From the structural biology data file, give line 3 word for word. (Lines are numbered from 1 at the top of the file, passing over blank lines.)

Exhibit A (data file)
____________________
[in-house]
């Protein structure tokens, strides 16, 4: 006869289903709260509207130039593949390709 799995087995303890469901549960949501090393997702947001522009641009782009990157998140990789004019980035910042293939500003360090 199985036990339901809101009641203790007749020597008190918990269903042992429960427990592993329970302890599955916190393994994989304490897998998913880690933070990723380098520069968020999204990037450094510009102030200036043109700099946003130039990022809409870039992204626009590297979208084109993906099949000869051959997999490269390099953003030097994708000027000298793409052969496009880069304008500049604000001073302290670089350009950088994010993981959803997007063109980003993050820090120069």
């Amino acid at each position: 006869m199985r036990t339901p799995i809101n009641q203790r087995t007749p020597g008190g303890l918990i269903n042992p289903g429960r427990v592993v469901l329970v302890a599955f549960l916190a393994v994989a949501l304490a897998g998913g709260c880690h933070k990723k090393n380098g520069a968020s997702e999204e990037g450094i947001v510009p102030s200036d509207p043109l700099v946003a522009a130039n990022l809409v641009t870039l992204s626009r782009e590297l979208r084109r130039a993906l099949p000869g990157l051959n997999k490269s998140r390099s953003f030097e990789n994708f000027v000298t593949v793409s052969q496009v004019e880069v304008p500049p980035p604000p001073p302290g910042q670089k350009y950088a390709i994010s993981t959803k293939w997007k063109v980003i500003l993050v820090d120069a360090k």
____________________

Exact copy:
């Amino acid at each position: 006869m199985r036990t339901p799995i809101n009641q203790r087995t007749p020597g008190g303890l918990i269903n042992p289903g429960r427990v592993v469901l329970v302890a599955f549960l916190a393994v994989a949501l304490a897998g998913g709260c880690h933070k990723k090393n380098g520069a968020s997702e999204e990037g450094i947001v510009p102030s200036d509207p043109l700099v946003a522009a130039n990022l809409v641009t870039l992204s626009r782009e590297l979208r084109r130039a993906l099949p000869g990157l051959n997999k490269s998140r390099s953003f030097e990789n994708f000027v000298t593949v793409s052969q496009v004019e880069v304008p500049p980035p604000p001073p302290g910042q670089k350009y950088a390709i994010s993981t959803k293939w997007k063109v980003i500003l993050v820090d120069a360090k």